Now, **Sum of zeroes** of this given polynomial equation = −1+( \(\frac{-5}{6}\) ) **= \(\frac{-11}{6}\)**

But, the Sum of zeroes of any quadratic polynomial equation is given by = \(\frac{-coeff.\;\;of\;\; x}{coeff.\;\;of\;\;x^{2}}\)

=** \(\frac{-11}{6}\)**

And Product of these zeroes will be = \(-1\times\frac{-5}{6}\) **= \(\frac{5}{6}\)**

But, the Product of zeroes of any quadratic polynomial equation is given by = \(\frac{constant\;\; term}{coeff.\;\;of\;\;x^{2}}\)

= **\(\frac{5}{6}\)**

**Hence the relationship is verified**.

**(ii) 4s ^{2} – 4s + 1**

**Sol:**

** 4s ^{2} – 4s + 1 = **4s

^{2}– 2s

**–**2s + 1

= 2s (2s **– **1) **–**1(2s **– **1)

= (2s **– **1) (2s **– **1)

∴ zeroes of the given polynomial are: **{\(\frac{1}{2},\frac{1}{2}\)}**

∴ Sum of these zeroes will be = = **1.**

But, The Sum of zeroes of any quadratic polynomial equation is given by = \(\frac{-coeff.\;\;of\;\; s}{coeff.\;\;of\;\;s^{2}}\)

= **\(\frac{-4}{4}\) = 1**

And the Product of these zeroes will be = \(\frac{1}{2}\times \frac{1}{2}\)

=\(\frac{1}{4}\)

But, Product of zeroes in any quadratic polynomial equation is given by = \(\frac{constant\;\; term}{coeff.\;\;of\;\;s^{2}}\)

= \(\frac{1}{4}\).

**Hence, the relationship is verified.**

**(iii) 6x ^{2} – 3 – 7x**

**Sol:**

** 6x ^{2} – 7x – 3 = **6x

^{2}– 9x + 2x – 3

= 3x (2x – 3) +1(2x – 3)

= (3x + 1) (2x – 3)

∴ zeroes of the given polynomial are: – (**\(\frac{-1}{3},\frac{3}{2}\))**

∴ sum of these zeroes will be = \(\frac{-1}{3}+\frac{3}{2}\)

=\(\frac{7}{6}\)

But, The Sum of zeroes in any quadratic polynomial equation is given by = \(\frac{-coeff.\;\;of\;\; x}{coeff.\;\;of\;\;x^{2}}\)

= **\(\frac{7}{6}\)**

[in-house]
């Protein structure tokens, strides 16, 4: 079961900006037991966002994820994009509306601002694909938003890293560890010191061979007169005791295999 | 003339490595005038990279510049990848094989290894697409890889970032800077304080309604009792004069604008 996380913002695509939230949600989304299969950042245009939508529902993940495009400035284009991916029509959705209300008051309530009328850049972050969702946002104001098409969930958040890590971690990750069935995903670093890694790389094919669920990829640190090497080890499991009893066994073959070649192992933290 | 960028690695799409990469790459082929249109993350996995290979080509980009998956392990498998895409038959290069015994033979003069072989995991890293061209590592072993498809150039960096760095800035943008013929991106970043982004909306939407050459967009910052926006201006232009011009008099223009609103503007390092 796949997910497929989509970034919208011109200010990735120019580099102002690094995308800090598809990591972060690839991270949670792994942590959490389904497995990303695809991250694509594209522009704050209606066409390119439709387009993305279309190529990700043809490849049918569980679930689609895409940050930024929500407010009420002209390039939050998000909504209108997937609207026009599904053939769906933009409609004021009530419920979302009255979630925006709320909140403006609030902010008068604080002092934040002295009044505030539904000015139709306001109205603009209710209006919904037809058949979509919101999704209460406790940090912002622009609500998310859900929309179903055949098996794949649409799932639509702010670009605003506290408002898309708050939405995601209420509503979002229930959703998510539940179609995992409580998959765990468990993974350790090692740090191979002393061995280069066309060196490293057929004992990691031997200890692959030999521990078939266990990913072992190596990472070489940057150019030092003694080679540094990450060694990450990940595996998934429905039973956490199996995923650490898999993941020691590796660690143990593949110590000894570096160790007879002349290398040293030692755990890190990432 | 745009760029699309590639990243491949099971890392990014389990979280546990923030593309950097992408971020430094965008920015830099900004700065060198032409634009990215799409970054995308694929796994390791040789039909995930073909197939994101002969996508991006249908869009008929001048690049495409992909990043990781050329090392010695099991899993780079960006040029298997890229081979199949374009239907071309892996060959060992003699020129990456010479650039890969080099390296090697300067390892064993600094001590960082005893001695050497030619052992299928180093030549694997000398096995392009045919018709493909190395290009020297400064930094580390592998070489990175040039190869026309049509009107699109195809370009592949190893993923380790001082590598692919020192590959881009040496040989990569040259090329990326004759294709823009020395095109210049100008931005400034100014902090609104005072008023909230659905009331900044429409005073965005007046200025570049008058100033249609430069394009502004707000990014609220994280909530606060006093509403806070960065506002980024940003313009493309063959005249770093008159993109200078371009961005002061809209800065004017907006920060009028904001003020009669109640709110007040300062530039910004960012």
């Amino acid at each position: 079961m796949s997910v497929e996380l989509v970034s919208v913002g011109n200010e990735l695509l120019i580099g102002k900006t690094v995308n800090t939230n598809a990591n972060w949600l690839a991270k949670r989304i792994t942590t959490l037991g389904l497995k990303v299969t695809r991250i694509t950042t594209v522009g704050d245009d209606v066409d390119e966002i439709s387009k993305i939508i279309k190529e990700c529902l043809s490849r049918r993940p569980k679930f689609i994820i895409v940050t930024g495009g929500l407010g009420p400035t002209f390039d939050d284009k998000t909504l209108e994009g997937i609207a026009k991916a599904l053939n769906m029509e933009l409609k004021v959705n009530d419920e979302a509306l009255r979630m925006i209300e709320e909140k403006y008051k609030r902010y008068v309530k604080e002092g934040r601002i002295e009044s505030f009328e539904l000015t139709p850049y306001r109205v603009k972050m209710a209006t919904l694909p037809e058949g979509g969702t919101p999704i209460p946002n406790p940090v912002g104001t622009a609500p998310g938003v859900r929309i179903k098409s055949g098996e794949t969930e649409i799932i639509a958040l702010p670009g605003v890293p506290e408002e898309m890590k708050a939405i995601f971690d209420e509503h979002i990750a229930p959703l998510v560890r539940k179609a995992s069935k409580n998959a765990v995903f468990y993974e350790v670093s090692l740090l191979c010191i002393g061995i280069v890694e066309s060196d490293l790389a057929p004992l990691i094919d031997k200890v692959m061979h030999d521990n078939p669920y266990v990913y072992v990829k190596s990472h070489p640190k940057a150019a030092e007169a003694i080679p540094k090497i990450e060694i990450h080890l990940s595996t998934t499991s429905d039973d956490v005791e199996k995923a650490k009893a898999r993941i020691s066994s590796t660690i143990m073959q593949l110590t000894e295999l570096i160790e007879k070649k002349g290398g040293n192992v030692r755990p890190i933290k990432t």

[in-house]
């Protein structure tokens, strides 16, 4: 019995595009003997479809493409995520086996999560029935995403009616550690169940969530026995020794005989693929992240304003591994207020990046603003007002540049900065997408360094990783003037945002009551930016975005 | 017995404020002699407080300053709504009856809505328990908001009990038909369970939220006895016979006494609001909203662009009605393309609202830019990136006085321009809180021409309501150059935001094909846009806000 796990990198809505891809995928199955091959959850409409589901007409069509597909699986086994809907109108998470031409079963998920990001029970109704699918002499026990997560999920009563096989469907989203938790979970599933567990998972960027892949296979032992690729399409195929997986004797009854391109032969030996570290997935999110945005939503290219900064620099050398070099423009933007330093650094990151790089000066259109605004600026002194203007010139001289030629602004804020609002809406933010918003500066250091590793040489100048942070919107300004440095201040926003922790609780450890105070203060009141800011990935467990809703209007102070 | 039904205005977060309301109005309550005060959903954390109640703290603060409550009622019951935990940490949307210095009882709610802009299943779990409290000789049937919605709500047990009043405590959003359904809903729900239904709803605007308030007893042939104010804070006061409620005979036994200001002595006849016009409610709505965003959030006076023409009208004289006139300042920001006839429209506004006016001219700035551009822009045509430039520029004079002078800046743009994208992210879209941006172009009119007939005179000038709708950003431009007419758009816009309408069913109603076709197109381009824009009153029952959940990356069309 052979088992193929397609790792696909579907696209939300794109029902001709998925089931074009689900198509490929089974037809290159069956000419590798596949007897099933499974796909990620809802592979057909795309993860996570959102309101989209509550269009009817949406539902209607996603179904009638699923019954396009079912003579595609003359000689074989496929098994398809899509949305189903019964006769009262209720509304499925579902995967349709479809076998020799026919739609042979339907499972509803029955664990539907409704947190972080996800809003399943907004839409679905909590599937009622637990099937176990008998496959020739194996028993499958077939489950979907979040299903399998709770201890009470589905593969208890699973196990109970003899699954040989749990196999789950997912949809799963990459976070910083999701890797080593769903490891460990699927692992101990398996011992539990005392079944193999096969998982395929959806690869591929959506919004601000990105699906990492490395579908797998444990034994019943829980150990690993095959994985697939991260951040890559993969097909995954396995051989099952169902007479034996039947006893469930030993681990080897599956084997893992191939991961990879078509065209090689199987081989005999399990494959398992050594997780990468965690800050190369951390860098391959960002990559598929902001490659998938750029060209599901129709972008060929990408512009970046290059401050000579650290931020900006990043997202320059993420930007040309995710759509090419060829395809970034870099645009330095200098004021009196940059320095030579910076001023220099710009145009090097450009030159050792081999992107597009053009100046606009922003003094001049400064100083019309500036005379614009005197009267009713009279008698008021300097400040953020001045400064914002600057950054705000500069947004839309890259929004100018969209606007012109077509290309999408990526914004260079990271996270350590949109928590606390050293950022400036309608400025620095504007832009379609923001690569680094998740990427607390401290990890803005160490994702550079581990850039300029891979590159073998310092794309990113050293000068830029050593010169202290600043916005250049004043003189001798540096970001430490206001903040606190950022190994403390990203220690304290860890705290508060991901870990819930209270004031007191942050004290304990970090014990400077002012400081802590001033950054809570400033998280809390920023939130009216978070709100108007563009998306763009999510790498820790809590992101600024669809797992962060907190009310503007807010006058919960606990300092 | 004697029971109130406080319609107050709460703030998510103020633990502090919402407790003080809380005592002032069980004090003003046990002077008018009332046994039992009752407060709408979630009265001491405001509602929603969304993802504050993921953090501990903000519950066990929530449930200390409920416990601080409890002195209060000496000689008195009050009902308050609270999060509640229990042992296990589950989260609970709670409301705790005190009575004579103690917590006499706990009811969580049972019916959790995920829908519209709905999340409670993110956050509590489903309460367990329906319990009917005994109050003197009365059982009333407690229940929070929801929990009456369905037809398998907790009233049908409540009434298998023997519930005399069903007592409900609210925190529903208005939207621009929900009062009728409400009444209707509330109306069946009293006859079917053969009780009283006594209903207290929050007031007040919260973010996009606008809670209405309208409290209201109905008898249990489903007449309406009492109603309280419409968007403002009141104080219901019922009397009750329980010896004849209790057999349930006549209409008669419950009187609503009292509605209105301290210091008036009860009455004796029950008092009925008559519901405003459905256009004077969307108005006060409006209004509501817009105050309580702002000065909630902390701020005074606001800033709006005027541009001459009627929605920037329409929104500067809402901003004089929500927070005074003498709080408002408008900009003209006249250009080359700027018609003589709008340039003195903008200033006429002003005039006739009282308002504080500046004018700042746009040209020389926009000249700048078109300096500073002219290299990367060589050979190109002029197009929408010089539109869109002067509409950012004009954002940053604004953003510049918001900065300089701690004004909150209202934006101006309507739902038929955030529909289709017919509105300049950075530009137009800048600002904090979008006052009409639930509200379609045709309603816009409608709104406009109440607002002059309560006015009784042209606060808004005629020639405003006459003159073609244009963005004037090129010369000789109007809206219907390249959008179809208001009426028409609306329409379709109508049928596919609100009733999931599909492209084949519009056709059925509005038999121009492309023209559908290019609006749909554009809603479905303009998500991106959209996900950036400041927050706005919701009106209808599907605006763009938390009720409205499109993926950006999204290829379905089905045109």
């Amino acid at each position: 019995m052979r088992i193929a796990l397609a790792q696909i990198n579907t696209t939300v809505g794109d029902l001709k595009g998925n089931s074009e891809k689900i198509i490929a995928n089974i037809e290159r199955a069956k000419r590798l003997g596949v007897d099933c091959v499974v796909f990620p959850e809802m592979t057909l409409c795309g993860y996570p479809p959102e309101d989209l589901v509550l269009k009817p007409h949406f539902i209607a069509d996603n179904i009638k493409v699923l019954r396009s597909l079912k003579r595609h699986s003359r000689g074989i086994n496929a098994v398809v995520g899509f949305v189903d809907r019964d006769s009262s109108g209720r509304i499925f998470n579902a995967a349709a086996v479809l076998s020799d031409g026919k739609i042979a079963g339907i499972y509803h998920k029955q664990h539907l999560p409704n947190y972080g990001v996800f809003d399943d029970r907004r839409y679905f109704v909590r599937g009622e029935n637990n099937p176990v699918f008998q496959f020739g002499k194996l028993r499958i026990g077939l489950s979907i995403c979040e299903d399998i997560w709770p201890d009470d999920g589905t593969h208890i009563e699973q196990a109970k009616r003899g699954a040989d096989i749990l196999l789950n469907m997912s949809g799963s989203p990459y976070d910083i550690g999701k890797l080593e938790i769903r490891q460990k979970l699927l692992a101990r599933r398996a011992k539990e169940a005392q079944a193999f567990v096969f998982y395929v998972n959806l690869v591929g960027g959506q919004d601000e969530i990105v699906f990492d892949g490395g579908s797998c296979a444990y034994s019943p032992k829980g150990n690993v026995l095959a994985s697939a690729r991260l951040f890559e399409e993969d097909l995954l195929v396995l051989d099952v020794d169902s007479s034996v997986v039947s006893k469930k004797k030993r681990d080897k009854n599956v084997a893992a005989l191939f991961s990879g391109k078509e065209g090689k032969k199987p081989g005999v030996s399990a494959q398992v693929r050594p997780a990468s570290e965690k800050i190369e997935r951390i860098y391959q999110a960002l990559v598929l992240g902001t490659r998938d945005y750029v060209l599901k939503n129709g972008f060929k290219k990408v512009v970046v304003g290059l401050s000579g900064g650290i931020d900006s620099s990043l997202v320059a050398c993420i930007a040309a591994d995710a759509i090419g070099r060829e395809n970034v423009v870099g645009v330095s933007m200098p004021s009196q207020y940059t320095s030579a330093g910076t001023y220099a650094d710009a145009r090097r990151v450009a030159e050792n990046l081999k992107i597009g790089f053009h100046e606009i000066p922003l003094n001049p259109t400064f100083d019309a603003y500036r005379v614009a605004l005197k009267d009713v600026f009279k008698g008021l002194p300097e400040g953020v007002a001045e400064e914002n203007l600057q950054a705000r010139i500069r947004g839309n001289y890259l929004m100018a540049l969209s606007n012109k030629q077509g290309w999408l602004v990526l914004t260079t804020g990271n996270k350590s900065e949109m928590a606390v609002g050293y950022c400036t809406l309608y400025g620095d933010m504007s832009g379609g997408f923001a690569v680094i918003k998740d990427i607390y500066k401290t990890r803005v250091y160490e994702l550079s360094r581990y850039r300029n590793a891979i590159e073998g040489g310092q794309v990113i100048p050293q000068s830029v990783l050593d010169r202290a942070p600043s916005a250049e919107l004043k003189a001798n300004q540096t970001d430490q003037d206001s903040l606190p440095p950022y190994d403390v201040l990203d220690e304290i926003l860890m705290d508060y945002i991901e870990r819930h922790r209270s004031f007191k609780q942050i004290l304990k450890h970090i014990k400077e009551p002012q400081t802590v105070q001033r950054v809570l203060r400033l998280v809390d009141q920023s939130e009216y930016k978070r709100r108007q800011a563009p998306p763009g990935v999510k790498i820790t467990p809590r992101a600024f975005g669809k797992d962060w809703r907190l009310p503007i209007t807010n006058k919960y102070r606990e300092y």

And Product of these zeroes will be = \(\frac{-1}{3}\times \frac{3}{2}=\frac{-1}{2}\)

Also, the Product of zeroes in any quadratic polynomial equation is given by = \(\frac{constant\;\; term}{coeff.\;\;of\;\;x^{2}}\)

= **\(\frac{-3}{6}\) = \(\frac{-1}{2}\)**

**Hence, the relationship is verified.**

**(iv) 4u ^{2} + 8u**

**Sol:**

** 4u ^{2} + 8u = **4u (u+2)

Clearly, for finding the zeroes of the above quadratic polynomial equation either: – **4u=0** or **u+2=0**

Hence, the zeroes of the above polynomial equation will be (**0, −2)**

∴ Sum of these zeroes will be = **−2**

But, the Sum of the zeroes in any quadratic polynomial equation is given by = \(\frac{-coeff.\;\;of\;\; u}{coeff.\;\;of\;\;u^{2}}\)

** = \(\frac{−8}{4}\) = −2**

And product of these zeroes will be = 0 × −2 = **0**

But, the product of zeroes in any quadratic polynomial equation is given by = \(\frac{constant\;\; term}{coeff.\;\;of\;\;u^{2}}\) =** \(\frac{-0}{4}\) = 0**

**Hence, the relationship is verified.**

**(v) t ^{2} – 15**

**Sol:**

** t ^{2} – 15 **= (t+ \(\sqrt{15}\)) (t − \(\sqrt{15}\))

Therefore, zeroes of the given polynomial are: – **{\(\sqrt{15}\), −\(\sqrt{15}\)}**

∴ sum of these zeroes will be = \(\sqrt{15}\) − \(\sqrt{15}\) = **0**

But, the Sum of zeroes in any quadratic polynomial equation is given by = \(\frac{-coeff.\;\;of\;\; x}{coeff.\;\;of\;\;x^{2}}\)

** = \(\frac{−0}{1}\) = 0 **

And the product of these zeroes will be = (\(\sqrt{15}\)) × (−\(\sqrt{15})\) = **−15**

But, the product of zeroes in any quadratic polynomial equation is given by

= \(\frac{constant\;\; term}{coeff.\;\;of\;\;t^{2}}\) ** = \(\frac{−15}{1}\) = −15**

**Hence, the relationship is verified.**

**(vi) 3x ^{2} – x – 4**

**Sol:**

** 3x ^{2} − x − 4 = **3x

^{2}– 4x + 3x − 4

= x (3x – 4) +1(3x – 4)

= ( x + 1) (3x – 4)

∴ zeroes of the given polynomial are: – **{−1, \(\frac{4}{3}\) }**

∴ sum of these zeroes will be = −1 +\(\frac{4}{3}\) = **\(\frac{1}{3}\)**

But, the Sum of zeroes in any quadratic polynomial equation is given by = \(\frac{-coeff.\;\;of\;\; x}{coeff.\;\;of\;\;x^{2}}\)

= \(\frac{−(−1)}{3}\) = **\(\frac{1}{3}\)**

And the Product of these zeroes will be = {−1 × \(\frac{4}{3}\) }

= **\(\frac{-4}{3}\)**

But, the Product of zeroes in any quadratic polynomial equation is given by = \(\frac{constant\;\; term}{coeff.\;\;of\;\;x^{2}}\)

**= \(\frac{-4}{3}\)**

**Hence, the relationship is verified.**

**Q2. Form a quadratic polynomial each with the given numbers as the sum and product of its zeroes respectively.**

**(i). \(\frac{2}{6}\) , −3**

**Sol. **

Given,

α + β =** \(\frac{2}{6}\)**

αβ = **−3**

∴ If α and β are zeroes of any quadratic polynomial, then the quadratic polynomial equation can be written directly as:-

**x ^{2} – (α+β)x +αβ = 0**

Thus, the required quadratic equation will be:

x^{2} – (\(\frac{2}{6}\))x −3 = 0

**6x ^{2 }− 2x – 18 = 0.**

**(ii). \(\sqrt{3}\) , \(\frac{4}{3}\)**

**Sol. **

Given,

α + β = **\(\sqrt{3}\)**

αβ = **\(\frac{4}{3}\)**